Thursday, June 14, 2007

The last great act of defiance

Blair's speech on Tuesday, where he criticised the media for causing public cynicism in politics, caused a surge of responses across the media and the blogosphere. Within the speech there were interesting observations and admissions. In his early years the party paid "inordinate attention... to courting, assuaging, and persuading the media"; though he did not mention the term manipulating which may be more accurate. He also argued that a response and rebuttal machine was an imperative as "you can't let speculation stay out there for longer than an instant", and hinted that MPs now think more about their media presence than their parliamentary work: "If you are a backbench MP today, you learn to give a press release first and a good Parliamentary speech second". These are admissions that are not usually made by insiders, never mind an architect of the party machine.

But it was the criticisms that was the focus of attention. Accuracy, within media coverage, was deemed as "secondary to impact", and that the media elided "opinion and fact... as a matter of course" through the process by which the media focus as much on the "interpretation of what a politician is saying as [them] actually saying it" causing politicians to focus their energies on "rebutting claims about the significance of things said, that bears little or no relation to what was intended". It is hard to deny that these happen, one often gets the sense that the serious political journalists such as Nick Robinson and Jon Snow believe their opinions to be of more value than anything said by a politician and they infer meaning constantly; this must be frustrating. Equally the focus on sensationalism, the tabloidisation of news, means that serious politics can be pushed to the fringes. However, despite the earlier admissions Blair refused to effectively link the two. Labour's spin machine's raison d'etre is to hide anything that could be construed as negative from the media, hence what politicians say may have broader meaning but that the meaning is couched in hyperbole. Therefore as soon as there is a whiff of spin, the Westminster pack begin to sniff for the story that is obscured from them: a vicious circle!

Perhaps strangely Blair only chose to lay blame at the doors firstly of the BBC to an extent, but then the Independent "a viewspaper not merely a newspaper". This devalued Blair's position even more than attempting to dominate the moral high ground. Yes the independent has an ideological bias, but so do all newspapers so levelling accusations against the one that most vehemently opposed Blair's policies across the Middle East seems to be just sour grapes: an odd move for a man skilled in judging public and media reactions. Thus it appeared to be Blair raising the defiant finger to his left-wing critics and not beginning a real debate on the future of the relationship between the media, the political sphere and the public.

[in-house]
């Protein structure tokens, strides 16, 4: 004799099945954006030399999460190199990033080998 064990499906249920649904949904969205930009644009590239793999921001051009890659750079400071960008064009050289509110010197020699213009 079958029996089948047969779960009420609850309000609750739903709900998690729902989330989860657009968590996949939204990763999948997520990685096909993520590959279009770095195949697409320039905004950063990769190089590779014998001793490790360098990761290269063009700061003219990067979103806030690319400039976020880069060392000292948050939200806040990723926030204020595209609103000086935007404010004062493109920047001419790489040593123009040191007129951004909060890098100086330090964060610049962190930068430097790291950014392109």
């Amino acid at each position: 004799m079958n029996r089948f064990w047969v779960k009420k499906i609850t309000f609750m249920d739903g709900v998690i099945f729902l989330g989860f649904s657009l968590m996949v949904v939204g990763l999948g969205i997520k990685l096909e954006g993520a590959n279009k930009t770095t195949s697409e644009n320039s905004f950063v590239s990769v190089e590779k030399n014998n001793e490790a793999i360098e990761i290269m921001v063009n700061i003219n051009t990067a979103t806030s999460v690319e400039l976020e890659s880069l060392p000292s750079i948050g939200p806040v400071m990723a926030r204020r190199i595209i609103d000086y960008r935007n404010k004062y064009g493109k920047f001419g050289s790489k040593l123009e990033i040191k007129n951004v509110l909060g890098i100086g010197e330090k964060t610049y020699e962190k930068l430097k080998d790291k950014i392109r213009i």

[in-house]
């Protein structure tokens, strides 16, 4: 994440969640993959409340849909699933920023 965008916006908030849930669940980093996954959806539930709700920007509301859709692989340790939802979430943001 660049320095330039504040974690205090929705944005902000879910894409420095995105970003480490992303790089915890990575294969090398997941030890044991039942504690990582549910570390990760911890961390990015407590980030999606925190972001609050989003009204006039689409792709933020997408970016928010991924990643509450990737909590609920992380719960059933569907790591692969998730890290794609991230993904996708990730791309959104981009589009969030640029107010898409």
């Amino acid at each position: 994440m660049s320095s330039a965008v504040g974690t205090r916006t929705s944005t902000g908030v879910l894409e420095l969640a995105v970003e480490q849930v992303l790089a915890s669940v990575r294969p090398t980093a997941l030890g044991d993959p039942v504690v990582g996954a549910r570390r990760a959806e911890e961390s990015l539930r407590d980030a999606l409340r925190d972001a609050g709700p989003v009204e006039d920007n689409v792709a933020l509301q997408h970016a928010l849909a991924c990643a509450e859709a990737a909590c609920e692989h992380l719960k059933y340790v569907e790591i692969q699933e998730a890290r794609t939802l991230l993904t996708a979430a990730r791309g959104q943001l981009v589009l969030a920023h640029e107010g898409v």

Last Great Act of Defiance

So what can we take from the speech? Clearly there is a problem. Firstly that politicians are too media-obsessed and concerned about receiving positive coverage; secondly that the media can focus too much on opining and not informing, and on the trivial, soap opera-esque aspects of the political drama rather than serious debate. Both of these can make politicians and politics seem detached and irrelevant among the public. But we cannot claim, as Blair did, that this causes cynicism. Media malaise research proves a link, however Pippa Norris found that entertaining reporting actually engaged the audience; so there are questions regarding the effects of democracy. So was this just sour grapes? Hard to tell. While Blair opened claiming to wish to "contemplate in a broader perspective the effects of a changing world on the issues of the future" his argument seemed curiously personal and rooted in today. His points are useful to an extent, but it would be hard to find unequivocal support from academic work in this area; so perhaps all we can do is take his points on board but see this really as his last act of defiance against a media he has always appeared to be trying, but failing, to control.

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